Finally Lupe came to a trail junction, but it was with Trail No. 9, the Sylvan Lake – Harney Peak – Willow Creek Trail. Lupe's human porter knew this trail. Lupe was very close to the Harney Peak summit. And it was for certain Lupe's human porter had missed Grizzly Creek Trail No. 7. After pondering the situation for a minute, Lupe's human porter decided the best thing to do was just go back and look for it again. The sun was already down. Darkness would soon be coming on. It was important to find Grizzly Creek Trail No. 7 soon. Lupe turned and hurried back S along Trail No. 4. Lupe's human porter tried to keep a very keen eye out for any sign of Grizzly Creek Trail No. 7, while considering all the possibilities if it could not be found. Suddenly, Lupe turned and headed down to the left (E) off Cathedral Spires Trail No. 4. Lupe had found it! She was on Grizzly Creek Trail No. 7. It turned out there was a trail sign there, but it was parallel to the Cathedral Spires Trail No. 4, making it easy to miss. The steep snowy drop off to Grizzly Creek Trail No. 7 had been hardly noticeable in the fading light. If one had been coming up Grizzly Creek Trail No. 7, one would have been staring right at the trail sign at the intersection “T”.

Anyway, the light was now fading fast and the snow was deep again as Lupe plunged on down Grizzly Creek Trail No. 7. The trail wound steeply down. Lupe's human porter wanted to lose as much elevation as quickly as possible anyway to get out of the deep snow. Before long, Lupe heard what her human porter thought was a coyote at first, but soon determined was a dog. Lupe then heard voices too. They seemed to be coming from off the trail to the NE not very far below. Lupe's human porter could not tell what they were saying, but despite the snow and the hour, they did not sound like anyone was in distress. There were at least 2 different voices. One wondered what they were doing out there at that time. Winter camping? It seemed unlikely in that steep snowy area. Other than her human porter, Lupe had seen only one other person since leaving the G6 many hours earlier - just one guy hiking on Centennial Trail No. 89. Although she heard them, she never saw the source of the voices or the other dog.

Lupe pressed on. The snow decreased rapidly as Lupe lost elevation, but the problem eventually became that the lack of snow just exposed the ice. For Lupe's human porter, the going was tricky and slow. The light faded fast. Finally the flashlight had to come out. Despite the snow and ice the weather was still amazingly warm. Lupe trotted on along the trail. Eventually she came to Grizzly Creek. The trail followed it for a while, crossing back and forth over it a number of times. It was pitch black out except for the flashlight light and the stars, which were brilliant above where they could be seen through the forest. The snow and ice diminished and finally pretty much disappeared. At last Lupe reached the intersection with Horse Thief Lake Trail No. 14. Lupe left Grizzly Creek Trail No. 7 and took Horse Thief Trail No. 14 which would take her all the way back to Horse Thief Lake. She had lost a ton of elevation and the Horsethief Trail No. 14 started a long stretch uphill again.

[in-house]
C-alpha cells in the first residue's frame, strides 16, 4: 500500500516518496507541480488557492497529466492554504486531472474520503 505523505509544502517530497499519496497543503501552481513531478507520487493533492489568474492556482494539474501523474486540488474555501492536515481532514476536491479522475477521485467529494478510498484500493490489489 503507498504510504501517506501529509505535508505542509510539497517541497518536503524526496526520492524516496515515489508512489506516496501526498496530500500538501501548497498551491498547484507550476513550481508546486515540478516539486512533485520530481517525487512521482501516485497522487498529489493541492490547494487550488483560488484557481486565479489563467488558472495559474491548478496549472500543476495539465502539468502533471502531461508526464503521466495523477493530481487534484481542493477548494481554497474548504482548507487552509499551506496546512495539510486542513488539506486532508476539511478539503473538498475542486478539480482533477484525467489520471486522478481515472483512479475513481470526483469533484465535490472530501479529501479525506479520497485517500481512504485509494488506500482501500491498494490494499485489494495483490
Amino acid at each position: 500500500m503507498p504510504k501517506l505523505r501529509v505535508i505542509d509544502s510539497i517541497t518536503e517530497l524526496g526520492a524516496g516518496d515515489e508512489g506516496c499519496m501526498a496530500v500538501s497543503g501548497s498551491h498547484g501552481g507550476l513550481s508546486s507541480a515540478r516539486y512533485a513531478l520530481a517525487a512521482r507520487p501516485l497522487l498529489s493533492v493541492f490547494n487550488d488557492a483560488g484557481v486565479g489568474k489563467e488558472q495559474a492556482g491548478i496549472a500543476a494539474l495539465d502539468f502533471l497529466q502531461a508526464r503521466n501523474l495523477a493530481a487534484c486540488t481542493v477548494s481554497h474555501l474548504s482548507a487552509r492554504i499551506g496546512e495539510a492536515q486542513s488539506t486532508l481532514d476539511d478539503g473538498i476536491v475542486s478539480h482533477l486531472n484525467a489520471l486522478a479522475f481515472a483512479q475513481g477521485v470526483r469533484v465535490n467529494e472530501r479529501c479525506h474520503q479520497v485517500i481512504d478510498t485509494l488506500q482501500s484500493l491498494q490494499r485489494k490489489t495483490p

At one point Lupe's human porter heard some scurrying in the vegetation to the right off the trail. Lupe heard it too. Shining the flashlight over there, Lupe's human porter caught a glimpse of a small animal, black and white, and pretty low to the ground. Likely a skunk, even though Lupe's human porter didn't smell anything and didn't get enough of a glimpse of it to know for sure. Lupe seemed pretty interested in checking out whatever it was, but her human porter was adamant that she should not.

Continuing on, Lupe reached Centennial Trail No. 89. For a short distance, No. 14 and No. 89 share the same path. Before long Lupe had traversed that section and left Centennial Trail No. 89 to take the final section of Horsethief Trail No. 14 back to Horsethief Lake and the G6. The going was slow again for Lupe's human porter due to all the ice along this section, which was trickier navigate in the dark. A very tired dingo finally reached the G6 and hopped in most readily to curl up for a long nap. The clock in the G6 said it was 10:30PM.
Summary Total Data
    Elevation Gain:2290 ft / 698 m
    Route Conditions:
Road Hike, Maintained Trail, Snow on Ground
    Weather:Cold, Calm, Partly Cloudy
Ascent Statistics
    Elevation Gain:2290 ft / 698 m
    Route:Trail 14, Trail 89, Trail 3, Trail 4, Trail 9
    Trailhead:Horsethief Lake TH, Black Elk Wilderness  4860 ft / 1481 m
Descent Statistics